Out of the three Peaceville doom/death acts, My Dying Bride was the one that I was least familiar with. I had only listened to “The Dreadful Hours” back in 2018, but it didn’t make a strong enough impression on me to make me listen to more of their music. Now my tastes are greatly superior and I can say without a doubt that The Dreadful Hours is excellent: great writing, great production, perfect mood and it has some killer riffs that are unfortunately too rare in the doom genre. The main drawback here is that the songs often drag on for too long, making the album unnecessarily lengthy. The same can be said for the other albums I’ve come to appreciate from the band. I find My Dying Bride’s music to be quite soothing and comfortable, even on albums that I like less, like the experimental “34.788%… Complete” or “Turn Loose the Swans”, which is too chaotic.

The two standout albums I discovered this year were “The Light at the End of the World” and “The Angel and the Dark River”. The first one is a prequel of what we would get in a better version in ‘’The Dreadful Hours’’. You can find the alternation of moody, clean vocals with ferocious and deep growls in the excellent opening track “She is the Dark”. Followed by the massive track “Endenbeast” where the pummeling riffs assault you, the album loses some momentum on “The Night He Died.” However, it picks up again with the hard-hitting “The Fever Sea” and “The Isis Script,” which is one of my favorite tracks on the album with its gothic and catchy chorus. Overall, it is a very strong album that is somewhat overshadowed by its successor.

“The Angel and the Dark River” is the third album in My Dying Bride’s discography and probably their most gothic. There is no growling, only the melodramatic clean vocals of Aaron Stainthorpe crying about a dying love or a dying world. My main criticism for the album is the opening track “The Cry of Mankind”, which is a bit repetitive and has a 5-minute fade-out ambient passage, which is an absolute bore. Thankfully, the second track, “From Darkest Skies”, is excellent and introduces one of the strongest points of the album, the violin. Already present on their first and second albums, it’s much more prominent on this album, often alternating with the guitars, creating a somber and melancholy mood. Another standout is “A Sea to Suffer In,” with its organ synth and violin over some heavy and slow riffs. It’s delicious. But the album finishes on an even stronger note, and my favorite track of the year, “Your Shameful Heaven,” which is perfect to introduce the notion of “Ooga Booga”.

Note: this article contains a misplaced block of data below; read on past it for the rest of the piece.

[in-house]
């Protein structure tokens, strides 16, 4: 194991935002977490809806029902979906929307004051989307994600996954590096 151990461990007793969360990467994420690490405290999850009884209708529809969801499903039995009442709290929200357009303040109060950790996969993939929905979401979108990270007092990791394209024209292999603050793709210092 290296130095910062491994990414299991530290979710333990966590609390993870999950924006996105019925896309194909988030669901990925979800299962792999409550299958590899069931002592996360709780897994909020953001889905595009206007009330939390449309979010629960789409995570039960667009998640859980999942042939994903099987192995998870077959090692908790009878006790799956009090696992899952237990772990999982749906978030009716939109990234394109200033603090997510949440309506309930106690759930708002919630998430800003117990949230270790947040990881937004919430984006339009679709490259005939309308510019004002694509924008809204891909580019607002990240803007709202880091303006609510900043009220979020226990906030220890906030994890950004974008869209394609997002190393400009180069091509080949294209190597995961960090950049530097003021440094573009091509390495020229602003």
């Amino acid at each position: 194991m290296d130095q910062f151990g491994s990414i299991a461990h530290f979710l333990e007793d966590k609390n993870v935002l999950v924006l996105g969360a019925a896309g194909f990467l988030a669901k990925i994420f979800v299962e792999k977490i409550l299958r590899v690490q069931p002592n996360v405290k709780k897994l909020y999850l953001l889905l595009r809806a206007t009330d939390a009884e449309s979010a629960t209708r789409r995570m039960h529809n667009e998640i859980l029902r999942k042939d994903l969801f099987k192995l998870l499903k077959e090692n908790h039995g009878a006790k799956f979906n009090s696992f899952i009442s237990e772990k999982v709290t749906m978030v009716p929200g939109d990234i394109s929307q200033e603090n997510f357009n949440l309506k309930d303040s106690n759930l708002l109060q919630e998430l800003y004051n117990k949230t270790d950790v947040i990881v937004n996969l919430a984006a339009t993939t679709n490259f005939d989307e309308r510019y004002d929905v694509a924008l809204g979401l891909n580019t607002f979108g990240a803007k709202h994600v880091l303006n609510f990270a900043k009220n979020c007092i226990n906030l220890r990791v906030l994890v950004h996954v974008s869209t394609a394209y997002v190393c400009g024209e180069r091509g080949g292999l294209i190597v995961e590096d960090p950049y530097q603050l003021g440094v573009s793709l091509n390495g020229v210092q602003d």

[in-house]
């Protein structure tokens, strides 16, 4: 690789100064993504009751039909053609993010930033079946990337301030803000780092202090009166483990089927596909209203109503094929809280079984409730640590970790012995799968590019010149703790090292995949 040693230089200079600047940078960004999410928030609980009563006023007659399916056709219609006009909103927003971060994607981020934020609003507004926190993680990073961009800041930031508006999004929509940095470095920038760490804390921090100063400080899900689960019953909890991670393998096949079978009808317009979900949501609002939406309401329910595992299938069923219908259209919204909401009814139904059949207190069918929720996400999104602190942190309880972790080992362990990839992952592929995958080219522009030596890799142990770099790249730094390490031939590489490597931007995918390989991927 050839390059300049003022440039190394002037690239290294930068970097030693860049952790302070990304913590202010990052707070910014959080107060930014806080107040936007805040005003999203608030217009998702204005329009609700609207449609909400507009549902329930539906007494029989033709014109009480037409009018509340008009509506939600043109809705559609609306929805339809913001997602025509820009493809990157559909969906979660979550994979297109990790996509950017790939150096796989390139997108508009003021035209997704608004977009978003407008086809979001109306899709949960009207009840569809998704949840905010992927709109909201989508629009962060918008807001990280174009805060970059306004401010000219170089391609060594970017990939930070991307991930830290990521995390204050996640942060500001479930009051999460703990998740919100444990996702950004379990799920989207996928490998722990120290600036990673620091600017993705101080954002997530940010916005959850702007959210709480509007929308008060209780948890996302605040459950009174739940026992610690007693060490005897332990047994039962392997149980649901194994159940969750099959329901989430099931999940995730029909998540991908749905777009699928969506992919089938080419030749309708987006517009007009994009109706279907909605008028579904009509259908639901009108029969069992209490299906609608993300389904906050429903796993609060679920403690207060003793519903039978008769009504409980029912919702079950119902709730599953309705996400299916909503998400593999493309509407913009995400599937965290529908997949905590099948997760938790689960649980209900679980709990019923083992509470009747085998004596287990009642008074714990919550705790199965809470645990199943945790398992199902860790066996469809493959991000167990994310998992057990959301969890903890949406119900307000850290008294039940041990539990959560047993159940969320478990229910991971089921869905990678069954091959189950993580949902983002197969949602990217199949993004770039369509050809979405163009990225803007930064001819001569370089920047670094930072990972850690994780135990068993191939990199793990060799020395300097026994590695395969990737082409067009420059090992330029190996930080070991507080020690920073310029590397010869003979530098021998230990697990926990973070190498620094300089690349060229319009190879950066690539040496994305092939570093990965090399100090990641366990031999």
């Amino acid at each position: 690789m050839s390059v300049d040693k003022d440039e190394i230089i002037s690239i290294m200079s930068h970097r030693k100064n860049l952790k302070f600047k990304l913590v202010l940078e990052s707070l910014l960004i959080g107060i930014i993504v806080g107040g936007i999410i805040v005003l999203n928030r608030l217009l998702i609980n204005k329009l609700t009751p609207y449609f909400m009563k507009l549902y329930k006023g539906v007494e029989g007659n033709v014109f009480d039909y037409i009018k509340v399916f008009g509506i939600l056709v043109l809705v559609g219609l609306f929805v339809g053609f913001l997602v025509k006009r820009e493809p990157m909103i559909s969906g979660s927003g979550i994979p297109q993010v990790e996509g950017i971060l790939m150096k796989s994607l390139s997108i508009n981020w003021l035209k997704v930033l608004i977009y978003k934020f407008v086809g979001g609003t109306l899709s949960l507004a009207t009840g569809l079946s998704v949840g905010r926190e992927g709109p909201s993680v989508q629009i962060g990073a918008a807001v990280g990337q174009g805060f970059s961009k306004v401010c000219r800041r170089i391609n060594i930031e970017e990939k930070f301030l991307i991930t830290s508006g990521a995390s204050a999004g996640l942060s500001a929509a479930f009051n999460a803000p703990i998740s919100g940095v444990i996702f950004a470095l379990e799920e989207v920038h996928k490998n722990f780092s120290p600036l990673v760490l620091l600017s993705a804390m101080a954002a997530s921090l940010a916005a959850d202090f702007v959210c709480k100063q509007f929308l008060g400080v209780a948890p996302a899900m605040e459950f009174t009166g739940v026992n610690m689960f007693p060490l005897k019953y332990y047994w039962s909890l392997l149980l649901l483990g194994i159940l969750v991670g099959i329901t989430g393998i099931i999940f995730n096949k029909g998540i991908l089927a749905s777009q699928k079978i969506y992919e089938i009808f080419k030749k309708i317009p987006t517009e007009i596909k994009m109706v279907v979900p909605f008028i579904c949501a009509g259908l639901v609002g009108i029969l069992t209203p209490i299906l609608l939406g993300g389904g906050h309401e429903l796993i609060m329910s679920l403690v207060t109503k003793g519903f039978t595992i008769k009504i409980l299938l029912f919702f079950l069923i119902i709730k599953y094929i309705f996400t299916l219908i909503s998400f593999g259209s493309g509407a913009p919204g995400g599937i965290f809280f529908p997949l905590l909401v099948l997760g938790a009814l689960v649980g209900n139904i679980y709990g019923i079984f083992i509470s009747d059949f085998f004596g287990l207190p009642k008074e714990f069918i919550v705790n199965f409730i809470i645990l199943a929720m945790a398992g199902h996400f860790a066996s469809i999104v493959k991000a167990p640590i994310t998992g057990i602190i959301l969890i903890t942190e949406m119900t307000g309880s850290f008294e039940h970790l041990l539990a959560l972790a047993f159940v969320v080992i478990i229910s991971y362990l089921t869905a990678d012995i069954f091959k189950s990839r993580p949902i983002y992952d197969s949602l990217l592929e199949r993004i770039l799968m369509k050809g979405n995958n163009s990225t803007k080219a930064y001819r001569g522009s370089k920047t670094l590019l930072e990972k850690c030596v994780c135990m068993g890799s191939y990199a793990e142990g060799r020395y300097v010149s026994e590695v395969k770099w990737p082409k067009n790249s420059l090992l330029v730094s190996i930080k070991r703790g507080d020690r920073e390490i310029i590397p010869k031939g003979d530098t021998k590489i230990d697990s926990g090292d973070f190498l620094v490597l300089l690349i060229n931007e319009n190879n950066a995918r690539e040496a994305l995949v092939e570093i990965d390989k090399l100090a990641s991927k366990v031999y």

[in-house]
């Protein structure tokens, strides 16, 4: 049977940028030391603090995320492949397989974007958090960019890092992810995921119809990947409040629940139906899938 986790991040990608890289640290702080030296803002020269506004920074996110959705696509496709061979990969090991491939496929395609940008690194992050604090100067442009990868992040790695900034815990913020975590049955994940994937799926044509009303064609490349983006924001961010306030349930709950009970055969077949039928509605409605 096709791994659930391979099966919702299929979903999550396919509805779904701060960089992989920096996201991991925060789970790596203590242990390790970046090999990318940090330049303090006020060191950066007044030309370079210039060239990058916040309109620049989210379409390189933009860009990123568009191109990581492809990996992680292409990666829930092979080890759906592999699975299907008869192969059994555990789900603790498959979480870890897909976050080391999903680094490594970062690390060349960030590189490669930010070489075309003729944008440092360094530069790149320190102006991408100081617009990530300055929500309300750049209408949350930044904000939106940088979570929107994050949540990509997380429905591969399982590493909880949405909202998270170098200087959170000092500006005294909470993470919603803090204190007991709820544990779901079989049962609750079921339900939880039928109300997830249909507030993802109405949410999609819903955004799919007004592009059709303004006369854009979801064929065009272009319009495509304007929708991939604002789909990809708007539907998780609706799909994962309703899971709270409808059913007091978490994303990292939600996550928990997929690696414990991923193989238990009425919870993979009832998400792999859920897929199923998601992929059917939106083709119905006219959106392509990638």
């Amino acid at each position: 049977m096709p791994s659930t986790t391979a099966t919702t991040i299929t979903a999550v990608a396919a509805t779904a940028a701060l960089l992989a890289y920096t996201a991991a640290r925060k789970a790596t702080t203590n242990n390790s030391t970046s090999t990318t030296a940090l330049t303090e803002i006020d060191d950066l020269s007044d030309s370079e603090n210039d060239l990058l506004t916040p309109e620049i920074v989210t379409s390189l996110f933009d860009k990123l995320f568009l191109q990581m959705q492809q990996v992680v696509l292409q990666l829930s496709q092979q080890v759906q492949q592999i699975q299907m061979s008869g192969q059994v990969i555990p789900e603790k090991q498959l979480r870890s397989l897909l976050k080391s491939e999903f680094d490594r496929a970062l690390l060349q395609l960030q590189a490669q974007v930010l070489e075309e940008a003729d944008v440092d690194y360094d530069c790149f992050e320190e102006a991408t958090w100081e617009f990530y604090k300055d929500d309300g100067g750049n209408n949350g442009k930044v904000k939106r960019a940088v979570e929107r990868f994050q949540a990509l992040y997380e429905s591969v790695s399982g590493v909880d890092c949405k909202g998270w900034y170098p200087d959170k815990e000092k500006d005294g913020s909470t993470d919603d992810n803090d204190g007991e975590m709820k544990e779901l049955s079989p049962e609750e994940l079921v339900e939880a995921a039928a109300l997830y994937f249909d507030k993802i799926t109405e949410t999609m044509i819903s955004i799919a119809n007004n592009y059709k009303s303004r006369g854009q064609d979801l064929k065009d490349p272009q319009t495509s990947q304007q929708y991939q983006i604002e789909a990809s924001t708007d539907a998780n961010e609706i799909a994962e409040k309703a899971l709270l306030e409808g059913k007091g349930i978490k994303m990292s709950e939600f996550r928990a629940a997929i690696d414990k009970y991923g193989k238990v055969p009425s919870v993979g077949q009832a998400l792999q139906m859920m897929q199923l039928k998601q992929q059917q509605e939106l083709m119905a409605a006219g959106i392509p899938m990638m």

The doom art of Ooga Booga

What is ‘’Ooga Booga’’? That question perplexed even the most brilliant minds of the vortex. But the answer is pretty simple: ‘’Ooga Booga’’ is when after a long period of slow paced doom, there is a heavy mid-tempo riff that follows and makes your neck finally exercise. If the singer growls over the riff, that makes for extra caveman points, but that’s not necessary. This notion is embodied by the song ‘’Your Shameful Heaven’’, which ends an album full of slow paced songs, by hitting with you no more than three humongous riffs and makes for a delicious 6 minutes of ‘’Ooga Booga’’.

This onomatopoeia, I felt, really represented quite well the small project that meri, ferd and Snyde finished in 2022 (shame on you Cherd): the doom list. Put together with the help of doom experts, it was a journey between 1982 and 2009 to discover the most important doom albums of that era. From the classic epic doom metal of Candlemass, to the funeral doom of Esoteric, or the more sludgy Eyehategod; it was a good dive into the doom genre. I had already listened to a number of the albums on the list, and found that the ones I enjoyed the most were the ones that incorporated the most “Ooga Booga” moments.

One of the standout discoveries from the project was “Rain Without End” by October Tide, which offers a melodic death doom with a solid performance. The opening track stood out, but the entire album is enjoyable to listen to. Another album that I expected to enjoy, and did, was “The Great Cessation” by Yob. The dynamics, Scheidt’s voice and the crushing production are all excellent. However, I was not a fan of the more experimental and ambient track “Silence of Heaven” as I found it to be too long and disruptive to the flow of the album. Everything is good otherwise, especially the mammoth last track. 

Cathedral is a band that had a divisive reception during the doom run. And by divisive, I mean everyone hated them except me. The biggest point of contention are the vocals that are objectively and voluntarily super bad. Lee Dorian (who also sang for Napalm Death…) must have drunk a shitload of weed and smoked three liters of Jack D before recording. They are completely out of tune, and his inability to hold a note makes them quite amazing in a goofy way. It kinda confirms that I can like something with weird vox, like ‘’The Underground Resistance’’ or those Cathedral albums if they’ve got the good stuff. And yes I mean riffs. Or ‘’Ooga Booga’’ in the case of Cathedral. The riffs are so good, even ferday said they were on par with Candlemass (and that’s the only nice thing he said about this band). 

Their first album had a more classic doom metal approach, with slow songs, low vocals, and is a bit of a slog. However, their second and third albums were more interesting as they incorporated elements of grunge into their doom metal sound. This resulted in a unique and unusual mix of genres, and songs like “Vampire Sun,” “Hopkins,” “Ride,” and “Midnight Mountain” were particularly enjoyable. While I liked the band overall, I found that their albums were too front-loaded, too long, and that I often returned to specific tracks rather than listening to the albums in their entirety. Overall, Cathedral is a unique band that is worth listening to, at least just to hate them.